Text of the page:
Pain is in the brain 100% of the time. Let me say that again with several dramatic pauses. Pain, is in the brain, 100% of the time. This statement isn’t meant to offend or call anyone “crazy.” Well, given the level of self-inflected torture that most of us put ourselves through we are likely a little off somewhere. But that is a different conversation for a different day. This statement comes from Lorimer Moseley one of the leading researchers in a field of study that is commonly referred to as neuroscience. Dr. Moseley and David Butler have spent the vast majority of their careers trying to understand the complexity of pain and how it has such a wide variance amongst people. Pain is a very normal experience that often occurs as a protective response to some type of stimulus to our bodies. Sprains, strains, broken bones and sore muscles can all signal a cascade of events in our bodies that create the pain experience that is ultimately registered in our brains. This highly complex, primitive process, is designed to alert us to what the brain perceives as a threat and to get us to take action to protect itself. The concept of pain and pain management is a widely studied area of medicine and can get very dense very quickly. I will do my best to keep the “nerdiness” to a minimum but provide you with a solid idea of how we generate pain, how that impacts performance and what you can do about.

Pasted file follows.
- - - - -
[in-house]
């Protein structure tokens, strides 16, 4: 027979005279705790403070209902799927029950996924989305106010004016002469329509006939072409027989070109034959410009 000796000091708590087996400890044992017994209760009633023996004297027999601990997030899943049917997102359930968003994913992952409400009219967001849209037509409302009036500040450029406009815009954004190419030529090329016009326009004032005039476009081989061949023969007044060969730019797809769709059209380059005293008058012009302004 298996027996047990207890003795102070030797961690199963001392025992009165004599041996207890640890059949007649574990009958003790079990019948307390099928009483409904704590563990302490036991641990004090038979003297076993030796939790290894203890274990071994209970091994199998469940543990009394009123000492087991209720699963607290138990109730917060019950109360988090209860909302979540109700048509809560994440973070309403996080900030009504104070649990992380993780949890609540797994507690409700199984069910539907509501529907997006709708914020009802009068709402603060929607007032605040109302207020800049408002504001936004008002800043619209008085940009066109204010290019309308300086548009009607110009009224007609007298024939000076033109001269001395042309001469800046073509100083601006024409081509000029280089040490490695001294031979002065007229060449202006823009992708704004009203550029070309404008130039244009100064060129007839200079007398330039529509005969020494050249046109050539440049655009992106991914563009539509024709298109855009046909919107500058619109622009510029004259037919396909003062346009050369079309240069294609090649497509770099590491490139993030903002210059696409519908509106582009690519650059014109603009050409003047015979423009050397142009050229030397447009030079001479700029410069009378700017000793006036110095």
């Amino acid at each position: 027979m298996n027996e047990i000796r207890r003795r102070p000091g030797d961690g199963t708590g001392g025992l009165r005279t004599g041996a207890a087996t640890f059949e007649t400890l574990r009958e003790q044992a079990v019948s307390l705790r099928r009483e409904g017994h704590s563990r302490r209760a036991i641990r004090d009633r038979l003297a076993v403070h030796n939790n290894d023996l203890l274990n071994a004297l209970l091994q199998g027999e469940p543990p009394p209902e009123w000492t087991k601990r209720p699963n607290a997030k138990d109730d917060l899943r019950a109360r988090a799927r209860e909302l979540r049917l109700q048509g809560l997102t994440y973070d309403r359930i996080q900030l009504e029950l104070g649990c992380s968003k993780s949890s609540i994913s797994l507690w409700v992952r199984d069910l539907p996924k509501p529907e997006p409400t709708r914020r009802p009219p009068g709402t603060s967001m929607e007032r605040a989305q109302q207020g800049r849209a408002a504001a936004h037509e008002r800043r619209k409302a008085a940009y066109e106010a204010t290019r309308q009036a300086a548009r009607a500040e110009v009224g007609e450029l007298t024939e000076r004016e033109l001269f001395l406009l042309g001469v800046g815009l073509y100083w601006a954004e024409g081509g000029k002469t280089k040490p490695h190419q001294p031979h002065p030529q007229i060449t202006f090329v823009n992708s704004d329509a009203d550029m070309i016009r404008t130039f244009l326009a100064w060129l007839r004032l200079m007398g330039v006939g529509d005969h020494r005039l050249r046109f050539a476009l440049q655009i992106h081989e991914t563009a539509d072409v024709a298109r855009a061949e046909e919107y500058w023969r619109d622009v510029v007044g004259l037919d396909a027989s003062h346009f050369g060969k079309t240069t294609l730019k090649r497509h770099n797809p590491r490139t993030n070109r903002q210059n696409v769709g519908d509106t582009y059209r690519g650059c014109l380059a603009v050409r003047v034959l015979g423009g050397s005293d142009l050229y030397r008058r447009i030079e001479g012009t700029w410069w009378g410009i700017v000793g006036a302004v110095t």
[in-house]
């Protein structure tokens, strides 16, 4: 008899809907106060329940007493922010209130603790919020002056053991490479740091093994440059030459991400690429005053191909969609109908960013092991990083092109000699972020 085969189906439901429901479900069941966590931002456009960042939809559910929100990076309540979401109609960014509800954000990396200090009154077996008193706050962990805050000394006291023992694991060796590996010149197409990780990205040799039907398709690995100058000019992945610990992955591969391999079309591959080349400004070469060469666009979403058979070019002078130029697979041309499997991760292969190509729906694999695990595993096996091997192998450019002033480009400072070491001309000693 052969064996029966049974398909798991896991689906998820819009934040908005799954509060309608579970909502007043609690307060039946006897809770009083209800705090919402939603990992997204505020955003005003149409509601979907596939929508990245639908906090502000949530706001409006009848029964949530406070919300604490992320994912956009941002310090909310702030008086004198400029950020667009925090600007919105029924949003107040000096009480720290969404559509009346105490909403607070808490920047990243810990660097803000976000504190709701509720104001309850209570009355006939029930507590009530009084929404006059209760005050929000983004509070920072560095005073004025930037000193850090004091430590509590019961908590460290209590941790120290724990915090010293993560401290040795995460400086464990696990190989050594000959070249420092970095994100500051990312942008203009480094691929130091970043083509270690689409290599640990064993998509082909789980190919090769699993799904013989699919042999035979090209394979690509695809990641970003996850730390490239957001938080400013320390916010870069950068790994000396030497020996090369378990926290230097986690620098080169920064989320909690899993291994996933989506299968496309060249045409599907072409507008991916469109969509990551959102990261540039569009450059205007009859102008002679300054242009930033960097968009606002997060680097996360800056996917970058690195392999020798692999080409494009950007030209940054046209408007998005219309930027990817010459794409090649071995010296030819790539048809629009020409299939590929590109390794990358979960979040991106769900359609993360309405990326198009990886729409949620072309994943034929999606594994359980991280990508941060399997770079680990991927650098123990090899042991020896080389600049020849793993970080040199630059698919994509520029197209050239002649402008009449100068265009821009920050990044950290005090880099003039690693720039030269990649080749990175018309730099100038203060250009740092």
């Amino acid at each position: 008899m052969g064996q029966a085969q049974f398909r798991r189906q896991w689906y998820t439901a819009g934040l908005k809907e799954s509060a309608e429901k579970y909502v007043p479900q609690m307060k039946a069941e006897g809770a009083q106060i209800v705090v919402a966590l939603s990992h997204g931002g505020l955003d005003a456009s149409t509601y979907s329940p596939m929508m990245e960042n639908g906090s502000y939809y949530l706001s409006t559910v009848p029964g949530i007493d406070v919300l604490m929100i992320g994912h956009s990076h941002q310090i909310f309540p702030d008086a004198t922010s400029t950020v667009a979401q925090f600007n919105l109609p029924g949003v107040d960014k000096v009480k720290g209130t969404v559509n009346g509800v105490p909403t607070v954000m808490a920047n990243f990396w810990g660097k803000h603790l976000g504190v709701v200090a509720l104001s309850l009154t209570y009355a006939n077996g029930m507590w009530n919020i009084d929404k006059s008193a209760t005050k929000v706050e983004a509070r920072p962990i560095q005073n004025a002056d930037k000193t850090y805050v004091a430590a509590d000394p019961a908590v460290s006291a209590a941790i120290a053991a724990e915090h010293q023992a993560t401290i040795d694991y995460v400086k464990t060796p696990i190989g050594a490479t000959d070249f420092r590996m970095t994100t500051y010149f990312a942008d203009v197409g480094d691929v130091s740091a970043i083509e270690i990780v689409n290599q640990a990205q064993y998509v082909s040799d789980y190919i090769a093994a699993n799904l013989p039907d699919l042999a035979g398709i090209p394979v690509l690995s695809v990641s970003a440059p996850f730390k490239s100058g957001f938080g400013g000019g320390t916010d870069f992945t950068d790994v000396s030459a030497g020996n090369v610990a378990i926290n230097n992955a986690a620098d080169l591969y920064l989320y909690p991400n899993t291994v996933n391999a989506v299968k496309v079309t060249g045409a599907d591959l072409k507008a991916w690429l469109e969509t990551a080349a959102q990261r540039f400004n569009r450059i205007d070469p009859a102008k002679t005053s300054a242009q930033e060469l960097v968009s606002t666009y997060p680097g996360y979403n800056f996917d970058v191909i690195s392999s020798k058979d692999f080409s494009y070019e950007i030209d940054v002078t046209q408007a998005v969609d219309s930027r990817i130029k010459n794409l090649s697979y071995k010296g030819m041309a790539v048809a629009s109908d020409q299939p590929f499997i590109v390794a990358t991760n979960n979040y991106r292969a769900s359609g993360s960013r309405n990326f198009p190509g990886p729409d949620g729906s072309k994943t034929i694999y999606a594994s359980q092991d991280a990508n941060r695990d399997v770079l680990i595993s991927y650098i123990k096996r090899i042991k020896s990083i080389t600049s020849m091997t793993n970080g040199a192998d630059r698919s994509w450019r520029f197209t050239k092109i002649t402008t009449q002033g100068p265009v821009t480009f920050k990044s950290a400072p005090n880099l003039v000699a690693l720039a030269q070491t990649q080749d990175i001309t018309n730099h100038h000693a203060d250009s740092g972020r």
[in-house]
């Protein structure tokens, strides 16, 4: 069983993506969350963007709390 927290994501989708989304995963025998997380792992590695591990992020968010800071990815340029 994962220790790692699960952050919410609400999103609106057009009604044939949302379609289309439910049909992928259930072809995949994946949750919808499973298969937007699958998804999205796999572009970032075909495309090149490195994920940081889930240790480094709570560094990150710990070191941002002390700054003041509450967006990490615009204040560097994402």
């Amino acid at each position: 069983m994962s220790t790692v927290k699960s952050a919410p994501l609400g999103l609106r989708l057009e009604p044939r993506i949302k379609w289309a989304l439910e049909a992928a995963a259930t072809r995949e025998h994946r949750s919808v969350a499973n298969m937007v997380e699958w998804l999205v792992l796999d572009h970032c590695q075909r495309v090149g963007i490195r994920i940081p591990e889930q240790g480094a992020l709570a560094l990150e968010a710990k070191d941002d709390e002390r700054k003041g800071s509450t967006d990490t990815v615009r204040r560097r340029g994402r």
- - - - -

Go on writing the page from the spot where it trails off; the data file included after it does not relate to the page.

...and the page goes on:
The types and stages of pain
Cuts to the hand, muscle tears and low back injuries all share one thing in common, they hurt! Although they are all described by the term pain, the way in which the body has generated the pain signal is significantly different. To better understand pain and how this relates to us as athletes we need to define several key components. Pain is a very general term. Everything from a sprained ankle to a paper cut is often referred to as being “painful.” But the process to generate a pain response is unique based upon the type of stimulus and structures that are involved. Nociceptive pain, neuropathic pain and visceral pain are all terms used to describe the types of pain we experience. Acute and chronic reference the amount of time pain has been present.